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BJOG. 2004 Oct;111(10):1103-14.

A cost-utility analysis of microwave and thermal balloon endometrial ablation techniques for the treatment of heavy menstrual bleeding.

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1
Peninsula Technology Assessment Group, Peninsula Medical School, Universities of Exeter and Plymouth, UK.

Abstract

OBJECTIVE:

To assess the cost effectiveness of the second-generation surgical treatments for heavy menstrual bleeding (microwave and thermal balloon endometrial ablation) compared with existing endometrial ablation techniques (transcervical resection and rollerball, alone or in combination) and hysterectomy.

DESIGN:

A state transition (Markov) cost-utility economic model.

POPULATION:

Women with heavy menstrual bleeding.

METHODS:

A Markov model was developed using spreadsheet software. Transition probabilities, costs and quality of life data were obtained from a systematic review of effectiveness undertaken by the authors, from published sources, and expert opinion. Cost data were obtained from the literature and from a NHS trust hospital. Indirect comparison of thermal balloon endometrial ablation versus microwave endometrial ablation or either second-generation endometrial ablation method versus hysterectomy, and comparison of second-generation versus first-generation techniques were carried out from the perspective of health service payers. The effects of uncertainty were explored through extensive one-way sensitivity analyses and Monte Carlo simulation.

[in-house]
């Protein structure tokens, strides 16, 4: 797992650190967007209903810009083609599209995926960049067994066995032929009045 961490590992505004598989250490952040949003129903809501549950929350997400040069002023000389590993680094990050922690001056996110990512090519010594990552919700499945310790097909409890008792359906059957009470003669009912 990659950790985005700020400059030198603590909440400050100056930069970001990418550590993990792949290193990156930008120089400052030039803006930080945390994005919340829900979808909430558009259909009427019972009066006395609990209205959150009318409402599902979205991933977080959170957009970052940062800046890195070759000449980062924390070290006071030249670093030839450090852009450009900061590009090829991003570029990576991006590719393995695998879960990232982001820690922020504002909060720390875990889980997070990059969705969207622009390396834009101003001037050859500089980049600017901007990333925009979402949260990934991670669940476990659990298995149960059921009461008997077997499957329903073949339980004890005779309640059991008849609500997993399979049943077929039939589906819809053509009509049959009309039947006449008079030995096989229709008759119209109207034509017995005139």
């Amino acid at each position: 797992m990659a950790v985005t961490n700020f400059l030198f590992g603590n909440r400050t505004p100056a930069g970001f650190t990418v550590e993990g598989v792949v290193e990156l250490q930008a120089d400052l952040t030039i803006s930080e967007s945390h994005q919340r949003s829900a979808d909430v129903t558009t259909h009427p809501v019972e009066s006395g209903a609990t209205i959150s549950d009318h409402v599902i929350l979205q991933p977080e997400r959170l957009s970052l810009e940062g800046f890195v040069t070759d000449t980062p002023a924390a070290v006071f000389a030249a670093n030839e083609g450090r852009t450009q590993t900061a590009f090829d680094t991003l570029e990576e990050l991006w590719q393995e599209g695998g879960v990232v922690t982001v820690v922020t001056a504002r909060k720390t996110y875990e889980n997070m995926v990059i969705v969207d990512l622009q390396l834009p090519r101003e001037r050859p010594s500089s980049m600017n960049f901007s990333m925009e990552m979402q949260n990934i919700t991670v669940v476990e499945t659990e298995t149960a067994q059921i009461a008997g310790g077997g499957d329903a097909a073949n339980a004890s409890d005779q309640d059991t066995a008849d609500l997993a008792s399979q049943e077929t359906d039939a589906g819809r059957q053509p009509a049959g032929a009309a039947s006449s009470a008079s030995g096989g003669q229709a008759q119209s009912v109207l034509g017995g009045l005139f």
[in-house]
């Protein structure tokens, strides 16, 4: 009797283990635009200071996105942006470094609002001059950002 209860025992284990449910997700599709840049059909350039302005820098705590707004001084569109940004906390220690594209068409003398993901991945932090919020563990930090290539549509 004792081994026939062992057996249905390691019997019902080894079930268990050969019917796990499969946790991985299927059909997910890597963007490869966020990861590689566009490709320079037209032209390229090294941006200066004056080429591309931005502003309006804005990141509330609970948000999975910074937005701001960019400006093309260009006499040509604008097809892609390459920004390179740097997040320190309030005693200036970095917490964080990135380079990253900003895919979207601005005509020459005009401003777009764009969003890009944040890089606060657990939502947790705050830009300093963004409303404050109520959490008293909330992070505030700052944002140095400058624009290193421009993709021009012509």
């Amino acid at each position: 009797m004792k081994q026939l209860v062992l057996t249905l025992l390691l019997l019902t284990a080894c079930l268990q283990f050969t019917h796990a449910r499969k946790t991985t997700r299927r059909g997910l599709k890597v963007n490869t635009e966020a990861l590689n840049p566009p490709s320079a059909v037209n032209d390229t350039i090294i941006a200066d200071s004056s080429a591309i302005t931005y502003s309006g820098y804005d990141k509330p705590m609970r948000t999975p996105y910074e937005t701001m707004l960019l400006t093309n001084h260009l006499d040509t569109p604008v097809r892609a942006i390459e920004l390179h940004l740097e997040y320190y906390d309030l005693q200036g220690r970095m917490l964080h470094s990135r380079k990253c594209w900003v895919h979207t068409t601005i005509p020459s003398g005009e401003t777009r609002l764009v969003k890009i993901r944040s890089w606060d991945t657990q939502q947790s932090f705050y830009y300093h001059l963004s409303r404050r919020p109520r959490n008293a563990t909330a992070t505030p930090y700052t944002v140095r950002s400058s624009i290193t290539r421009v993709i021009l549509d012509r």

MAIN OUTCOME MEASURES:

Incremental cost effectiveness ratios based on cost per quality adjusted life year (QALY) gained, and cost effectiveness acceptability curves.

RESULTS:

Compared with first-generation techniques, both microwave and thermal balloon endometrial ablation cost less and accrued more QALYs. Hysterectomy was more expensive, but accrued more QALYs than all endometrial ablation methods. Baseline results showed that differences between microwave endometrial ablation and thermal balloon endometrial ablation were slight. Sensitivity analyses showed that small changes in values may have a marked effect on cost effectiveness. Probabilistic simulation highlighted the uncertainty in comparisons between different endometrial ablation options, particularly between second-generation techniques.

CONCLUSIONS:

Despite limitations in available data, the analysis suggests that second-generation techniques are likely to be more cost effective than first-generation techniques in most cases. Hysterectomy, where a woman finds this option acceptable, continues to be a very cost effective procedure compared with all endometrial ablation methods.

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